It is not everyday that you get to hear a Nobel laureate or the former director of the NIH speak. It is even less frequent that you get to hear someone who was both. For me, yesterday was such a day. Harold Varmus, MD, Nobel laureate, former director of NIH, and current president of Memorial Sloan-Kettering Cancer Center, gave The Julia Hudson Freund Memorial Lecture here at Washington University School of Medicine. His talk was titled "The New Age in Cancer Research" and in it he discussed his research over the years replicating in mouse models the behavior of cancer in humans, specifically as it relates to oncogene dependence and drug response. The common thread running through the several impressive examples was the need for clinical oncologists and molecular oncologists to work together more closely to tackle the many challenges facing cancer treatment and research. His research and his efforts at NIH and MSKCC have done much to bring these two spheres of work together. As discussed in a recent post, there is another sphere that also needs to be considered: medical bioinformatics. Just as bringing clinicians and researchers together has led to better understanding of cancer and better treatment of cancer patients, informatics will have much to contribute as new sequencing technologies and other data-rich platforms are applied to cancer.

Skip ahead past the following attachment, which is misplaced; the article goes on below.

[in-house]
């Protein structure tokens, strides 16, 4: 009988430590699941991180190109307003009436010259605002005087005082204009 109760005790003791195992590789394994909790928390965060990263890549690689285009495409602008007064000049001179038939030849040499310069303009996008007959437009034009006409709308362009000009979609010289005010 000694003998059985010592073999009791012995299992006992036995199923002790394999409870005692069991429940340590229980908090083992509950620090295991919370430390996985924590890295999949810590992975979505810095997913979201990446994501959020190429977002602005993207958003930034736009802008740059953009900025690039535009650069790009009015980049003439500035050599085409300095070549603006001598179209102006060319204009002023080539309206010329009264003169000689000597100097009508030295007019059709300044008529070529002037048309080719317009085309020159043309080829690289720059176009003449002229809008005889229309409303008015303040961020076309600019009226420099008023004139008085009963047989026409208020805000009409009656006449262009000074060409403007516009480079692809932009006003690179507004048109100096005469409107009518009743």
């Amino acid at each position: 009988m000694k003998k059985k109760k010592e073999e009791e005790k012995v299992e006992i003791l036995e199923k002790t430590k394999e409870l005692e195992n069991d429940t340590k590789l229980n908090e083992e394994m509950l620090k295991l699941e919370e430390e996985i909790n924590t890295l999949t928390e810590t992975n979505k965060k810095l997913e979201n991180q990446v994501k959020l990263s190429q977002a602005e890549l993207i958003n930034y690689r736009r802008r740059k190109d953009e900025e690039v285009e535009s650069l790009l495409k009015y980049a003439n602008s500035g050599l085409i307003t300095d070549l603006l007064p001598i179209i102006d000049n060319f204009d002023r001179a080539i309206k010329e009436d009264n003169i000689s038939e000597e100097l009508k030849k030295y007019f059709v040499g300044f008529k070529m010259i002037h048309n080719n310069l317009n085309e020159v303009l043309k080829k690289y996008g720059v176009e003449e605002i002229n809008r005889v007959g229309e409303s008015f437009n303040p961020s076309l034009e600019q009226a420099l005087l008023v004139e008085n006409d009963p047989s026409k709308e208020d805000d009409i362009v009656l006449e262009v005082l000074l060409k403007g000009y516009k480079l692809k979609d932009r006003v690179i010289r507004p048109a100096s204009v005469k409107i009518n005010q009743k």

One of the major difficulties in merging these three spheres is the wildly different environments in which each group operates: different educations, different languages/jargons, different motivations and rewards, different customers, etc. These differences results in poor communication, especially when presenting data. Each culture wants high-level information about the other cultures while receiving detailed information about theirs. Often when cross-disciplinary meetings take place, each person presents detailed information in their discipline and checks their email when someone from a different discipline presents her detailed information. Tools and data portals are usually geared toward a specific audience, making them marginally useful to people with a different background. One way to address this difficulty is to cross train people in several disciplines. Dr. Varmus has started such a program, the Gerstner Sloan-Kettering Graduate School of Biomedical Sciences which offers a cross-disciplinary degree in cancer biology. Such programs are important and will undoubtedly produce terrific researchers and results, but not everyone has access to such programs or the mental agility to succeed in them. Thus, we need to focus on ways to present complex ideas and data in ways that speak to numerous audiences. This may be several different presentations or a single presentation that allows people to see high-level information and drill down into the data using methods and views familiar to them. Obviously designing such agile interfaces is not easy; it will require cross-disciplinary teams versed in medicine, biology, informatics, computer science, and interface design. To make this (and other important collaborations) happen, we need institutions and funding agencies to rethink how they measure and reward investigators and clinicians. Collaboration, communication, and information sharing must replace publications and number of patients as requirements for funding and the measurement of success.